In the case of water that value is 4.187kJ / kg K.

This means that 4.187 Kilojoules of heat energy is required to raise the temperature of one kg mass (one litre) of water by one degree C at standard temperature and pressure.

Work and heat can both be described using the same unit of measure. Sometimes the calorie is the unit of measure, and refers to the amount of heat required to raise one (1) gram of water one (1) degree Celsius.

Heat energy is measured in kilocalories, or 1000 calories.

Typically, we use the SI units of Joules (J) and kilojoules (kJ).

One calorie of heat is equivalent to 4.187 J. You will also encounter the term specific heat, the heat required to raise one (1) gram of a material one (1) degree Celsius.

Specific heat, given by the symbol "C", is generally defined as:

C = q divided by [M delta T]

Where:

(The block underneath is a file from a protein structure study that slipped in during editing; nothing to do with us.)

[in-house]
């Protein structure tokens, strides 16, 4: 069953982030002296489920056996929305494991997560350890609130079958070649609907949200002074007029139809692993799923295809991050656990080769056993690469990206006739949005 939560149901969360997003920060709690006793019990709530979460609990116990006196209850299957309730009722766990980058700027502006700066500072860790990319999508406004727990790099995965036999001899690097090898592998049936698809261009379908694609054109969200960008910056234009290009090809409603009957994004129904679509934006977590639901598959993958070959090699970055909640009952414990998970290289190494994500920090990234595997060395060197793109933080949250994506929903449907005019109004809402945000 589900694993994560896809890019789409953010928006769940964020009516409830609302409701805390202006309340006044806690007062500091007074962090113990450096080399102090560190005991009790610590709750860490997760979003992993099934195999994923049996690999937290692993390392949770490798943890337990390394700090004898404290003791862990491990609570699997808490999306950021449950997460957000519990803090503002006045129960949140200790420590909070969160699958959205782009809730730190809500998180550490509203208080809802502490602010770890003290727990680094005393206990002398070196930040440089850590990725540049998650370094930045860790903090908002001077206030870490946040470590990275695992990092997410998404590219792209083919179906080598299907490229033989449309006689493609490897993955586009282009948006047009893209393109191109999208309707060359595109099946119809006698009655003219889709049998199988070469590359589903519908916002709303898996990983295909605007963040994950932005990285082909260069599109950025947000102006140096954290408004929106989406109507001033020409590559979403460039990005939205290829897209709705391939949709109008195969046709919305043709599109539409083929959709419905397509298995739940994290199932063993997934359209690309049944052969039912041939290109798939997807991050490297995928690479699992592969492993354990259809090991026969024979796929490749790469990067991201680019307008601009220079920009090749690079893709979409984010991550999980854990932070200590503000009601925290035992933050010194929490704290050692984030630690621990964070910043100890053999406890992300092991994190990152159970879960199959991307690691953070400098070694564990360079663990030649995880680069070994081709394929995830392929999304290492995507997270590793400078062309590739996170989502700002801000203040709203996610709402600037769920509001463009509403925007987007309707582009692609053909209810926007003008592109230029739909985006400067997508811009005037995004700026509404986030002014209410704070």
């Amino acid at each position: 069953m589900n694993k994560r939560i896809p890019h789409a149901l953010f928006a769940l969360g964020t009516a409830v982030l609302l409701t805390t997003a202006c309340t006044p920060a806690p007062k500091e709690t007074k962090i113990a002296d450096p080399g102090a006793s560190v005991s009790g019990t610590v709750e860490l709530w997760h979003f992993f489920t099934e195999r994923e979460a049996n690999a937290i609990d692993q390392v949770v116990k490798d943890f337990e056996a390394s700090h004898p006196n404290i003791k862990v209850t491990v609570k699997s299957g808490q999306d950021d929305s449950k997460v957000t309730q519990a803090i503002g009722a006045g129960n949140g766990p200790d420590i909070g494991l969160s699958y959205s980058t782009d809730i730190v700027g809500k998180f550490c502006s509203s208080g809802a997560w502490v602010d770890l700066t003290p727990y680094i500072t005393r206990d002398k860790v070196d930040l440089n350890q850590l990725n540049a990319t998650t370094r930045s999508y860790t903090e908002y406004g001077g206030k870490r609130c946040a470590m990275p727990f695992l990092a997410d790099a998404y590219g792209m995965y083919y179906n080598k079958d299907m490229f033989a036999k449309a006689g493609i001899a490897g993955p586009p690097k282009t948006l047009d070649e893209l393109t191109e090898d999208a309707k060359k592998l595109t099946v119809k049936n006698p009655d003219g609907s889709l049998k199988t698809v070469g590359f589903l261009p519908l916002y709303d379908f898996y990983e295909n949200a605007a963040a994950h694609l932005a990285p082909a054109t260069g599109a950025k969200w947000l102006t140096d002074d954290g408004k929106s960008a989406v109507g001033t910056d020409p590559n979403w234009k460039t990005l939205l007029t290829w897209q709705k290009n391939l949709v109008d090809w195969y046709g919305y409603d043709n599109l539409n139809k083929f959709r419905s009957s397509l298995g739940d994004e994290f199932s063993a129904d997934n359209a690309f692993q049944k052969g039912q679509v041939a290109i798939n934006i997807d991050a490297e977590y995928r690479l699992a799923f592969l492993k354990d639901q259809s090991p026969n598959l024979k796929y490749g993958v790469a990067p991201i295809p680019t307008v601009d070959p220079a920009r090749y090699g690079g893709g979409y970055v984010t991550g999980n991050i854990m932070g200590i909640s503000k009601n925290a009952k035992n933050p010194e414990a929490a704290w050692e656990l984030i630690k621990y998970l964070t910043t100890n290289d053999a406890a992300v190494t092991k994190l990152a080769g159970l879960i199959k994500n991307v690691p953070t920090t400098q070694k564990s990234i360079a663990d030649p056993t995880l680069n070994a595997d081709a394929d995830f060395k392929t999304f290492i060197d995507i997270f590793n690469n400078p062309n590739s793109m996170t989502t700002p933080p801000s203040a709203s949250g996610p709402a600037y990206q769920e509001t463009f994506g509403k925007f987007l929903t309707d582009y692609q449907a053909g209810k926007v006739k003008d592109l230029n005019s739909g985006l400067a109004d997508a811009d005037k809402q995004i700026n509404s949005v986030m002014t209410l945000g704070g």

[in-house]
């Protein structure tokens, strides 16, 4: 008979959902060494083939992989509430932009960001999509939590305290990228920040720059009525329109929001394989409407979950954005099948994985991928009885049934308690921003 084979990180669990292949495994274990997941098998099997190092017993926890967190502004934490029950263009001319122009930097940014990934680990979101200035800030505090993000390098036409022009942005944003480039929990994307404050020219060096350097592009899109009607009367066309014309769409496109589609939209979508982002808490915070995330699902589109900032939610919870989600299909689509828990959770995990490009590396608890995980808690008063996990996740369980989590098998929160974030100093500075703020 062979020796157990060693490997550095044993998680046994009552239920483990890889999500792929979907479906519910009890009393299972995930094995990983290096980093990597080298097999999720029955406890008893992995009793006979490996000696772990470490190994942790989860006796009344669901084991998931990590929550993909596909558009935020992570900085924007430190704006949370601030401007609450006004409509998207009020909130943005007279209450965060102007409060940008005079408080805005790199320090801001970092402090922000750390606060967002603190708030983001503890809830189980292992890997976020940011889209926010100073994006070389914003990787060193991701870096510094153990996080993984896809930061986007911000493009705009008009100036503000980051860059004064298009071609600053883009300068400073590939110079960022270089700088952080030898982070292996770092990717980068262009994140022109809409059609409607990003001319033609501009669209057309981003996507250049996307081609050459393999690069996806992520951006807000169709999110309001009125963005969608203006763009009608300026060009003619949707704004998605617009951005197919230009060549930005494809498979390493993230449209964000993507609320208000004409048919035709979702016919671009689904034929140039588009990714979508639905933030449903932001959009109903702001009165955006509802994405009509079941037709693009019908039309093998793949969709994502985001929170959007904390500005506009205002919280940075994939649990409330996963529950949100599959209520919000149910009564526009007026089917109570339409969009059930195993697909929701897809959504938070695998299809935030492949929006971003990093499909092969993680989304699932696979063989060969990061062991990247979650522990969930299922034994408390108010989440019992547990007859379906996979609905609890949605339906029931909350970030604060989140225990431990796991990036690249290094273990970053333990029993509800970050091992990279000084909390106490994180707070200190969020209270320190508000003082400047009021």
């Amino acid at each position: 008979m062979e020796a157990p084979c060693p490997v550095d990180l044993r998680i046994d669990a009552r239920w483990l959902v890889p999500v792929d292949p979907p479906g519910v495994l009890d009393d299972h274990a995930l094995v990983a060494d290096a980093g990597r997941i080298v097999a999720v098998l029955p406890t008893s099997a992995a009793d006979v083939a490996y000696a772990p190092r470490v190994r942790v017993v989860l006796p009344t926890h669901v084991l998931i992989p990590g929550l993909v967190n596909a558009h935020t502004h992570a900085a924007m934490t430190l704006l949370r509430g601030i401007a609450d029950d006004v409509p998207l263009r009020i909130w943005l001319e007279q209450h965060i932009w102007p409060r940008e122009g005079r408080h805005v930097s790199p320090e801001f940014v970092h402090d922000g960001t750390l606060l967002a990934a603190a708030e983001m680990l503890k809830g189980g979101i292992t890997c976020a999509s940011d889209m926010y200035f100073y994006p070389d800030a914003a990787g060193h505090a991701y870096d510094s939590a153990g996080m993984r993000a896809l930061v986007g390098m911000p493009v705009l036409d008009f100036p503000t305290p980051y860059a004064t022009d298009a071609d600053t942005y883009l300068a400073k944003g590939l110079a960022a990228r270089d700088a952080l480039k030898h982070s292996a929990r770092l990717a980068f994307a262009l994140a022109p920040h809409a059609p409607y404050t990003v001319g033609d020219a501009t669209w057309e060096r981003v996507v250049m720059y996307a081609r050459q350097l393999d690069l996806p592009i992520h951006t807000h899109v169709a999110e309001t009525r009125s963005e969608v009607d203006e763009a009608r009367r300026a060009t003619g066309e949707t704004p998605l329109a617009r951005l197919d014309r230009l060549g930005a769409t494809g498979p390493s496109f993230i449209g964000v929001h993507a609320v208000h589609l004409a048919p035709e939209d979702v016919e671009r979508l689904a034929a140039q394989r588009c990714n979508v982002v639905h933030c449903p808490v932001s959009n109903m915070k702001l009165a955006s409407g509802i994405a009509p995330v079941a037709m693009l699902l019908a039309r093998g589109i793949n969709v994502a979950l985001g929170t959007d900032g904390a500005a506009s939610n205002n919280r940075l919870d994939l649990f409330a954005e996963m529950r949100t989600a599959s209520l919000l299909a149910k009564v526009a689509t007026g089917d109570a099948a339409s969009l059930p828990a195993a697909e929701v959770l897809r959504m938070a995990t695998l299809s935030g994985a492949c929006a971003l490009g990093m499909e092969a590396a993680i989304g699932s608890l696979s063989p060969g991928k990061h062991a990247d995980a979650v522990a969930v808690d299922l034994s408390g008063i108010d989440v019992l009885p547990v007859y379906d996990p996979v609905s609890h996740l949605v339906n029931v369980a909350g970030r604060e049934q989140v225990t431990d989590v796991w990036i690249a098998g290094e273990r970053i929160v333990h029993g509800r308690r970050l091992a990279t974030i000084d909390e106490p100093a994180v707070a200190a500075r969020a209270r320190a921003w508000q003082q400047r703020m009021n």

C = specific heat in calories/gram-degrees Celsius

q = heat added in calories,

M = mass in grams

delta T = rise in temperature of the material in degrees Celsius.

The ability of any particular system to deliver this heat energy is governed by its efficiency.

If a system requires twice as much energy to what can be extracted (in the form of hot water equivalent) then the system has an efficiency of only 50%.

Yes it has all been said really.Just wanted to point out kilowatts is a power output or rate of consumption of energy.If you need to know how much electrical energy you will need to use then you must work out how many joules are needed.

Less kilowatts will just take longer.Or less kilowatts will not heat the water as much in any given hour.